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REVIEW: Matthew Bourne’s Cinderella, Theatre Royal, Newcastle, Tuesday, April 17.

Matthew Bourne's Cinderella. Photo by Johan Persson
Matthew Bourne's Cinderella. Photo by Johan Persson

Take a classic story, mix it with a totally original concept and you have Matthew Bourne’s Cinderella.

This dramatic and gritty retelling of the much-loved tale is compelling, absorbing and simply brilliant.

A quirky take on the enchanted love story, Bourne’s Cinderella is set during the London Blitz in 1940, using Prokofiev’s dazzling score.

Forget mice, pumpkins and princes – swap them for pilots, bombs and air-raid sirens.

It’s a brave move, but one that works.

Bourne explains: ‘I was intrigued to hear that Prokofiev had actually written the score during the Second World War, and this got me thinking. Was this dark period in our history somehow captured within the music? I felt it was and the more I delved into the Cinderella story, it seemed to work so well in the wartime setting.

‘Darkly romantic in tone, it speaks of a period when time was everything, love was found and lost suddenly and the world danced as if there was no tomorrow.’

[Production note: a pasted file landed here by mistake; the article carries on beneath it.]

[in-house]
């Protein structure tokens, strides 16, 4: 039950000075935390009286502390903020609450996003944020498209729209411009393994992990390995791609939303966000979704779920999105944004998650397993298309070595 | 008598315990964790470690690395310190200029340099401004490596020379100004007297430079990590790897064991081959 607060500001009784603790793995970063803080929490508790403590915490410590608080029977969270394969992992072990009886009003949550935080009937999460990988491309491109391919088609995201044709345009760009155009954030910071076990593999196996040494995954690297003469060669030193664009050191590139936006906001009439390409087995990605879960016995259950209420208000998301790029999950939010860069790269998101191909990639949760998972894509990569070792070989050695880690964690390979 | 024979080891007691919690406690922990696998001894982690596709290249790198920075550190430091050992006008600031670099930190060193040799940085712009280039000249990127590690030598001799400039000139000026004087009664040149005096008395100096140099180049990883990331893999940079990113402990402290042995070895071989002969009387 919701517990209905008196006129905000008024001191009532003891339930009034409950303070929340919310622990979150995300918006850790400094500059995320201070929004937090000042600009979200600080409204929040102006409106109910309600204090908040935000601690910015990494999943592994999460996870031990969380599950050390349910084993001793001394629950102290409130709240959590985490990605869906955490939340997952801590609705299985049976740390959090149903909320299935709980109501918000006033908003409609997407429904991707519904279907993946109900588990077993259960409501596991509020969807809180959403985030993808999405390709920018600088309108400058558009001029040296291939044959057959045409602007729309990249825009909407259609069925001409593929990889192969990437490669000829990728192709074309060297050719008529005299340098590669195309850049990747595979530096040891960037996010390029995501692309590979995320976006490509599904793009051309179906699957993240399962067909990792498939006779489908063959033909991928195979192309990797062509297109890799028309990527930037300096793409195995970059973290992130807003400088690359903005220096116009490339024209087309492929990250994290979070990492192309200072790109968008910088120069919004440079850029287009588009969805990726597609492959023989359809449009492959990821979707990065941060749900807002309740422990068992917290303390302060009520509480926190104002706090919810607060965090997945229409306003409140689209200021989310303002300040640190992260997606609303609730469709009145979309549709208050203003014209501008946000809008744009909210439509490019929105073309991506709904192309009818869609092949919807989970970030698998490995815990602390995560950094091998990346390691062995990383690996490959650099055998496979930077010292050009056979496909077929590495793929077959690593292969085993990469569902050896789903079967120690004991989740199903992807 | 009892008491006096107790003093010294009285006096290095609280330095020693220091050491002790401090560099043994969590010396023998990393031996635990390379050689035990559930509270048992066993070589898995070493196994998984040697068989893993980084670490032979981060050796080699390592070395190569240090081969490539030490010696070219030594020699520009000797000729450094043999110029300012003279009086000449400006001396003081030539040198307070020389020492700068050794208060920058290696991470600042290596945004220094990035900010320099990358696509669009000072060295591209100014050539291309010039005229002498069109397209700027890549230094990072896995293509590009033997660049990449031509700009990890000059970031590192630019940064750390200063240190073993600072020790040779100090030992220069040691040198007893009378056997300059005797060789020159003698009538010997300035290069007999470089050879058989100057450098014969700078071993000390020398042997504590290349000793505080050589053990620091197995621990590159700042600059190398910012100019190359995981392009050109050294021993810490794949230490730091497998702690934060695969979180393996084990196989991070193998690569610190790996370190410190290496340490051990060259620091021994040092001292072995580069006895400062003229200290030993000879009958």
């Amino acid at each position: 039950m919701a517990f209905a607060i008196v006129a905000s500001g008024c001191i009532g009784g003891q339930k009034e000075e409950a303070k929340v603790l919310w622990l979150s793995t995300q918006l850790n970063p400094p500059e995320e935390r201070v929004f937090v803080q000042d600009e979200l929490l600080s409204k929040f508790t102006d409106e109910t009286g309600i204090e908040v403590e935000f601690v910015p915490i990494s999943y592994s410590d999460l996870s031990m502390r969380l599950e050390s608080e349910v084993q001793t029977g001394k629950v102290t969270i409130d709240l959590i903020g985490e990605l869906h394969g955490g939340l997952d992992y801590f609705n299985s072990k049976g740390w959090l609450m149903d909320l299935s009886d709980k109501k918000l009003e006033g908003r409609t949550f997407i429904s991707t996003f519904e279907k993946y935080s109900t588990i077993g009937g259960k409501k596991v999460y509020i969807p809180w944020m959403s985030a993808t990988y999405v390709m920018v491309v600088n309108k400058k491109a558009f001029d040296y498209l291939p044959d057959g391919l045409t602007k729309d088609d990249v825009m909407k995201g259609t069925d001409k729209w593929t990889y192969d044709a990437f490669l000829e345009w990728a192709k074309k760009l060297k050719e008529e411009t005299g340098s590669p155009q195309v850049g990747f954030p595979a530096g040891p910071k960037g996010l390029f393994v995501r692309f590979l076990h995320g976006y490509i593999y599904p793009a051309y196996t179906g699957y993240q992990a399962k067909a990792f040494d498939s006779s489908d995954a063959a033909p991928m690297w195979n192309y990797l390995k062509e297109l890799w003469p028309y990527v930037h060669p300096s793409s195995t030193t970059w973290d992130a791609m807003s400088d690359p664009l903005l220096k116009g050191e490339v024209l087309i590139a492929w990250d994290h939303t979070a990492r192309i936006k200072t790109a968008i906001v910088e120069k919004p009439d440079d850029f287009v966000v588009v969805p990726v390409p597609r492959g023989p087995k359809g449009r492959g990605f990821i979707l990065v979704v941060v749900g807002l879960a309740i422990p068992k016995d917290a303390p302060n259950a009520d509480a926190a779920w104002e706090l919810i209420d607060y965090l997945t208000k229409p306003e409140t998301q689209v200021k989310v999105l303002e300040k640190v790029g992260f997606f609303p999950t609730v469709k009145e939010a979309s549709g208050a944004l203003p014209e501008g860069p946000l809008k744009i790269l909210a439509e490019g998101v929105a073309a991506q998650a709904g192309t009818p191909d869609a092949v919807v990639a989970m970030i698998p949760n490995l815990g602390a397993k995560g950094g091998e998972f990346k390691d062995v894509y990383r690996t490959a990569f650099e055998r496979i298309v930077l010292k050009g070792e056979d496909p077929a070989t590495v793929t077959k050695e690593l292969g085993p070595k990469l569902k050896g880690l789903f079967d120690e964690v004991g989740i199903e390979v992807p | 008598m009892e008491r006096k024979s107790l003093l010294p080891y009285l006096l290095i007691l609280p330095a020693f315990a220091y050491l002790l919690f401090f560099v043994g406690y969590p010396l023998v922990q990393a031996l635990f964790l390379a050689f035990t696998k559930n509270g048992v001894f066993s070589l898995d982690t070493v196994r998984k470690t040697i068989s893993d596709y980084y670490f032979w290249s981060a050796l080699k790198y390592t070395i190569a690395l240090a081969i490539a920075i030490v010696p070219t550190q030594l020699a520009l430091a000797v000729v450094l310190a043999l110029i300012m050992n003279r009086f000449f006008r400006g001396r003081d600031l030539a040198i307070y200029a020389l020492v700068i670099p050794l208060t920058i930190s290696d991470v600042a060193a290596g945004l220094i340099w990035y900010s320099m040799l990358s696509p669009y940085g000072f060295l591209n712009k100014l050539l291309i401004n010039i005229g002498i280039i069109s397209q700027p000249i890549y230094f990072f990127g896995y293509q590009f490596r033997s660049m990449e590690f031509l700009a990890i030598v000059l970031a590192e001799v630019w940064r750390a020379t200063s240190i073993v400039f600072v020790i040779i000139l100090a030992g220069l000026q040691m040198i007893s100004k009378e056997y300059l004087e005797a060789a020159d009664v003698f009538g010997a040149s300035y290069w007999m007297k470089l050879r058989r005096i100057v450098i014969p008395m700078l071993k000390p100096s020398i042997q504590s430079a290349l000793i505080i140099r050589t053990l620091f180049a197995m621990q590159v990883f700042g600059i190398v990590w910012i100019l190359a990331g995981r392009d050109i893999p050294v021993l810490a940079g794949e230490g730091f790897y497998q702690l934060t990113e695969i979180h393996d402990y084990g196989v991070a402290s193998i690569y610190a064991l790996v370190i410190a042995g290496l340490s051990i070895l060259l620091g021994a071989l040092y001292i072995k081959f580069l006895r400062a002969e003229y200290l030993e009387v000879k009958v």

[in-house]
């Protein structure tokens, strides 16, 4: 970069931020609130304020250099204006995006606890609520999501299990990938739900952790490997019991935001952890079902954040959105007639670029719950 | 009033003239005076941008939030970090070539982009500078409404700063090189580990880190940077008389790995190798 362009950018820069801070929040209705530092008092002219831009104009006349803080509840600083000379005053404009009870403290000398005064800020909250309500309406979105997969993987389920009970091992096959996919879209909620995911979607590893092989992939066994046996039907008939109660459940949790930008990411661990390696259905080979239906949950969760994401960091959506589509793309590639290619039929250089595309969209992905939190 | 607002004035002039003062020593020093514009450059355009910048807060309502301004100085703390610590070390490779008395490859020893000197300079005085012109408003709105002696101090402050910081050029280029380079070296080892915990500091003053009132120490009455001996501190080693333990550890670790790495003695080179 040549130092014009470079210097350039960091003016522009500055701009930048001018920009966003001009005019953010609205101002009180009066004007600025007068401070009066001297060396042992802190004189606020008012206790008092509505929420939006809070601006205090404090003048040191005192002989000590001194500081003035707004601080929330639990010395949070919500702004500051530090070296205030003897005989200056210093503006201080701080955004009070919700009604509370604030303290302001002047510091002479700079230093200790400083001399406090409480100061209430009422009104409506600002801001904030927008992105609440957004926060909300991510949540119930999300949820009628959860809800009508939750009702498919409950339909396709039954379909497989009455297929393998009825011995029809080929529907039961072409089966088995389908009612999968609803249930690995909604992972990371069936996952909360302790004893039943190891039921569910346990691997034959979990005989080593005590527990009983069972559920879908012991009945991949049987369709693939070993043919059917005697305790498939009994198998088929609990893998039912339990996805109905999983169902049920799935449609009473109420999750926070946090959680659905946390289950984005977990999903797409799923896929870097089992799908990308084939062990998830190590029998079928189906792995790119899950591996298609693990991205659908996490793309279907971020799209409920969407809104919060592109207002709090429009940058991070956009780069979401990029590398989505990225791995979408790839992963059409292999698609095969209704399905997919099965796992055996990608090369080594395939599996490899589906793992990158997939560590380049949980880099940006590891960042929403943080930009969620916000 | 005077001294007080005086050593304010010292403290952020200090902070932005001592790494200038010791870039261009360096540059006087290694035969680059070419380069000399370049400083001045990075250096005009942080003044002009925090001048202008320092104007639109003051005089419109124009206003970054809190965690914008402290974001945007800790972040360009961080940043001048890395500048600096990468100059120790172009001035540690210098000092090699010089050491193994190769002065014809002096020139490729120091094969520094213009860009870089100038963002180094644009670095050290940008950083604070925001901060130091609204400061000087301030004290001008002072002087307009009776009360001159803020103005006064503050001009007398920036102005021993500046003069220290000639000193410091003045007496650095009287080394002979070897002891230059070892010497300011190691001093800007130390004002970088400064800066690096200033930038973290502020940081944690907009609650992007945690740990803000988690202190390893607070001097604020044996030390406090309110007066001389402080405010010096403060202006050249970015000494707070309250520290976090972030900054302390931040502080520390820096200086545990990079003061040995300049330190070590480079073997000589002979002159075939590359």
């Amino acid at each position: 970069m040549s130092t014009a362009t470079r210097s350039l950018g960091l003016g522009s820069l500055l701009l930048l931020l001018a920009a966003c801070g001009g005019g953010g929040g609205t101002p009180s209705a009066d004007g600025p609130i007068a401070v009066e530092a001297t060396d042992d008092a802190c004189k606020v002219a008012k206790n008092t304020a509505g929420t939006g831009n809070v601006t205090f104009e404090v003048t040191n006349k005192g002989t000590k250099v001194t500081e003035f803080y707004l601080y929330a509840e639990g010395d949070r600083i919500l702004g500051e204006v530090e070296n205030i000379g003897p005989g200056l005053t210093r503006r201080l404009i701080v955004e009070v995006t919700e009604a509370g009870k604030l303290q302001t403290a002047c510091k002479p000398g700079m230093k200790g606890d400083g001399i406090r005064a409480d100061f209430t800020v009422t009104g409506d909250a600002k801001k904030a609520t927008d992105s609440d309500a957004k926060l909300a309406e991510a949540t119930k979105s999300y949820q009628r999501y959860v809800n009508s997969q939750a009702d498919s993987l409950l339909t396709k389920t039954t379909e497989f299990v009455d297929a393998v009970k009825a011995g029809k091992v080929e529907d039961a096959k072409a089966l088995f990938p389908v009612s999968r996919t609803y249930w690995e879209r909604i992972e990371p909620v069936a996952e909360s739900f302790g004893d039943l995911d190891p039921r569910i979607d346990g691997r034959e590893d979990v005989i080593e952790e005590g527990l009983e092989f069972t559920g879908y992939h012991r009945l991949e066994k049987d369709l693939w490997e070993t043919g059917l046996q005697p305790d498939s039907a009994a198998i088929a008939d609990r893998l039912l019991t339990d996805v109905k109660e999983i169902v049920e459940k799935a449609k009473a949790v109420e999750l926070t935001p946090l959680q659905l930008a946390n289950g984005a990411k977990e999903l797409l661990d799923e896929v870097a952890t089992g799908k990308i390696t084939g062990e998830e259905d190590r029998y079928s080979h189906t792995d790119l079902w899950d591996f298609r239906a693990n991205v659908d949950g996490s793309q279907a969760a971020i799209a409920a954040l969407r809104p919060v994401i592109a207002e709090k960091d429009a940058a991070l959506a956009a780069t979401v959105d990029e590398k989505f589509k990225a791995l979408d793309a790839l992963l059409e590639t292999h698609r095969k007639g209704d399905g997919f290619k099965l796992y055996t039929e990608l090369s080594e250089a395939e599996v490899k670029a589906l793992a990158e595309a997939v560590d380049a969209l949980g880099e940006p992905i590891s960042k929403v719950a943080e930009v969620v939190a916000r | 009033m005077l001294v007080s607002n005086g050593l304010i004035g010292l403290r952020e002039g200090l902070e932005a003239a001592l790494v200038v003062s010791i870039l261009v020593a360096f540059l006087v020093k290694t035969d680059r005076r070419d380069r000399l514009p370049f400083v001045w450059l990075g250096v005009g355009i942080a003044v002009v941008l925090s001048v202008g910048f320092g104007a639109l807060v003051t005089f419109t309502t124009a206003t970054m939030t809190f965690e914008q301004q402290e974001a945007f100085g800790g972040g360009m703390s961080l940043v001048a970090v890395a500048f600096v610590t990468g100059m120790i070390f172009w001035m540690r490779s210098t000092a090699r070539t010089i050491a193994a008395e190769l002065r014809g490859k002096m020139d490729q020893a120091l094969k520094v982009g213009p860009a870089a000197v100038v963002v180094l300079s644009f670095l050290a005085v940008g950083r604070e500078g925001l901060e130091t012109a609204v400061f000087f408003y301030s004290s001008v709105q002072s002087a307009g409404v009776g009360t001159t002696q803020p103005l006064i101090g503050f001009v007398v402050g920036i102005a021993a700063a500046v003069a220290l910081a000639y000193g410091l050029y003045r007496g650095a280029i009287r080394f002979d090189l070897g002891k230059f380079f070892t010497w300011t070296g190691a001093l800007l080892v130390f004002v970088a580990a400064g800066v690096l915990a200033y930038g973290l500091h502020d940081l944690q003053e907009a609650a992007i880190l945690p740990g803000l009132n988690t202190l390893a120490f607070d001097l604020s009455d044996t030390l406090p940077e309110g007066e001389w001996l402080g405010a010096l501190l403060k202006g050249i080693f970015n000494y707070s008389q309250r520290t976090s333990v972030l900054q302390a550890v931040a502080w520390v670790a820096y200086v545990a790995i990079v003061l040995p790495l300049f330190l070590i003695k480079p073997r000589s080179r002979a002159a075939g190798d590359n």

Speaking of the dancing – Cinderella isn’t your classic ballet. Instead, Bourne’s production has more of a contemporary feel to it. And the routines are stunning and executed perfectly.

The shining light was Cinderella herself, played by Ashley Shaw, whose performance was as sparkling as her dress, while Andrew Monaghan, who played her lover, Harry, The Pilot, was in equally top form.

Liam Mower was enchanting as The Angel – or the Fairy Godmother from the classic tale – and Madelaine Brennan was delightfully nasty as Sybil, the Stepmother.

All of this was brought to life by the impressive staging and lighting. The sets are magnificent, capturing the spirit, drama and tragedy of London in the Blitz.

No expense is spared, with explosions, collapsing buildings, video footage and even a moving train.

The wartime feel was captured beautifully in the second act, set in the famous Café de Paris, in London, which was badly bombed by the Nazis.

It epitomised the spirit of the show – powerful, touching and emotional.

Bourne is world-renowned for his vision and choreography, and he has excelled once again. This version of Cinderella needs to be seen to be believed.

Cinderella is running at Newcastle’s Theatre Royal until Saturday, April 28, and tickets are priced from £17.50.

The recommended age is 5+. The performance contains strobes/flashing lights.